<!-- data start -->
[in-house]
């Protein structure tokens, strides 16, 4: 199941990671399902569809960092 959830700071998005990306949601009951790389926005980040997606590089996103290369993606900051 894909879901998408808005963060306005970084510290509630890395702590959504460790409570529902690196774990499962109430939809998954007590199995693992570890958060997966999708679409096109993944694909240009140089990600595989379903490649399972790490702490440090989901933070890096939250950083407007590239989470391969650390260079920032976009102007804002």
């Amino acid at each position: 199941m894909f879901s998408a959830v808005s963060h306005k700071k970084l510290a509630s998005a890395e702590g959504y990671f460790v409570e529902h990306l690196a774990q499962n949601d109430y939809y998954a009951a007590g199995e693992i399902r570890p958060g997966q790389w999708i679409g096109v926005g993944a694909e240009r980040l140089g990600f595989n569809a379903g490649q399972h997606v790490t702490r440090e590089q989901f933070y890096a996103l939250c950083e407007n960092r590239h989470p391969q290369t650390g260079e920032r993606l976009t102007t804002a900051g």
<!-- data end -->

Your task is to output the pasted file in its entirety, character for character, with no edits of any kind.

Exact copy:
[in-house]
């Protein structure tokens, strides 16, 4: 199941990671399902569809960092 959830700071998005990306949601009951790389926005980040997606590089996103290369993606900051 894909879901998408808005963060306005970084510290509630890395702590959504460790409570529902690196774990499962109430939809998954007590199995693992570890958060997966999708679409096109993944694909240009140089990600595989379903490649399972790490702490440090989901933070890096939250950083407007590239989470391969650390260079920032976009102007804002």
């Amino acid at each position: 199941m894909f879901s998408a959830v808005s963060h306005k700071k970084l510290a509630s998005a890395e702590g959504y990671f460790v409570e529902h990306l690196a774990q499962n949601d109430y939809y998954a009951a007590g199995e693992i399902r570890p958060g997966q790389w999708i679409g096109v926005g993944a694909e240009r980040l140089g990600f595989n569809a379903g490649q399972h997606v790490t702490r440090e590089q989901f933070y890096a996103l939250c950083e407007n960092r590239h989470p391969q290369t650390g260079e920032r993606l976009t102007t804002a900051g």